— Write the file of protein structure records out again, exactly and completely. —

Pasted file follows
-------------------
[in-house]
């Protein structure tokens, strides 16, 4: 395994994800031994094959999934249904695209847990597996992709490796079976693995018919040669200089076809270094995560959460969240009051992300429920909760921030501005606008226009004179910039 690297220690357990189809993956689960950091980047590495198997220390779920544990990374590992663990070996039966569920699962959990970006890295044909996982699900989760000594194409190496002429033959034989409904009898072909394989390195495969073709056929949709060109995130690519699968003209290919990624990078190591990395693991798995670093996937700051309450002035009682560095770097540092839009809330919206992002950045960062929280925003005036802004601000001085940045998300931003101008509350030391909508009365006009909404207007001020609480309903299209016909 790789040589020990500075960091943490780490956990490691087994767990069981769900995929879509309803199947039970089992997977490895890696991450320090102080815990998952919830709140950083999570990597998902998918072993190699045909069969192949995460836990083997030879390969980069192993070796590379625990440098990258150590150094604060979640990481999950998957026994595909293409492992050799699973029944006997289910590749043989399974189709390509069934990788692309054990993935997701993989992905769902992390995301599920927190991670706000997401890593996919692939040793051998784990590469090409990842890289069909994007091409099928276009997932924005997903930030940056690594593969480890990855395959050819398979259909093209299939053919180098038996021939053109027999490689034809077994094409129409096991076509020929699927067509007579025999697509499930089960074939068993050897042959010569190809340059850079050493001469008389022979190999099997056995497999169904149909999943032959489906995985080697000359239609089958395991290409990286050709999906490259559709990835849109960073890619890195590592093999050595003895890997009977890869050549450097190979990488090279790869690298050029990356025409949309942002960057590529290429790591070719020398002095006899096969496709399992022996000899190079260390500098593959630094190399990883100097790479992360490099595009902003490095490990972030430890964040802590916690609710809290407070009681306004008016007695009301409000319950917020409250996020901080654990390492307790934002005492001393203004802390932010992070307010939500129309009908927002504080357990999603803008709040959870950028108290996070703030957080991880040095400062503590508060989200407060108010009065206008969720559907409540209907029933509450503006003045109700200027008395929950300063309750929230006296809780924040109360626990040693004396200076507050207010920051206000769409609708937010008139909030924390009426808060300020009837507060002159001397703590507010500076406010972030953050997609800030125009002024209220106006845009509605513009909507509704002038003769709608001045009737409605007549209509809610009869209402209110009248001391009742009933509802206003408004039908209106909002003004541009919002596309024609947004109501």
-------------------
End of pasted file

[in-house]
């Protein structure tokens, strides 16, 4: 395994994800031994094959999934249904695209847990597996992709490796079976693995018919040669200089076809270094995560959460969240009051992300429920909760921030501005606008226009004179910039 690297220690357990189809993956689960950091980047590495198997220390779920544990990374590992663990070996039966569920699962959990970006890295044909996982699900989760000594194409190496002429033959034989409904009898072909394989390195495969073709056929949709060109995130690519699968003209290919990624990078190591990395693991798995670093996937700051309450002035009682560095770097540092839009809330919206992002950045960062929280925003005036802004601000001085940045998300931003101008509350030391909508009365006009909404207007001020609480309903299209016909 790789040589020990500075960091943490780490956990490691087994767990069981769900995929879509309803199947039970089992997977490895890696991450320090102080815990998952919830709140950083999570990597998902998918072993190699045909069969192949995460836990083997030879390969980069192993070796590379625990440098990258150590150094604060979640990481999950998957026994595909293409492992050799699973029944006997289910590749043989399974189709390509069934990788692309054990993935997701993989992905769902992390995301599920927190991670706000997401890593996919692939040793051998784990590469090409990842890289069909994007091409099928276009997932924005997903930030940056690594593969480890990855395959050819398979259909093209299939053919180098038996021939053109027999490689034809077994094409129409096991076509020929699927067509007579025999697509499930089960074939068993050897042959010569190809340059850079050493001469008389022979190999099997056995497999169904149909999943032959489906995985080697000359239609089958395991290409990286050709999906490259559709990835849109960073890619890195590592093999050595003895890997009977890869050549450097190979990488090279790869690298050029990356025409949309942002960057590529290429790591070719020398002095006899096969496709399992022996000899190079260390500098593959630094190399990883100097790479992360490099595009902003490095490990972030430890964040802590916690609710809290407070009681306004008016007695009301409000319950917020409250996020901080654990390492307790934002005492001393203004802390932010992070307010939500129309009908927002504080357990999603803008709040959870950028108290996070703030957080991880040095400062503590508060989200407060108010009065206008969720559907409540209907029933509450503006003045109700200027008395929950300063309750929230006296809780924040109360626990040693004396200076507050207010920051206000769409609708937010008139909030924390009426808060300020009837507060002159001397703590507010500076406010972030953050997609800030125009002024209220106006845009509605513009909507509704002038003769709608001045009737409605007549209509809610009869209402209110009248001391009742009933509802206003408004039908209106909002003004541009919002596309024609947004109501």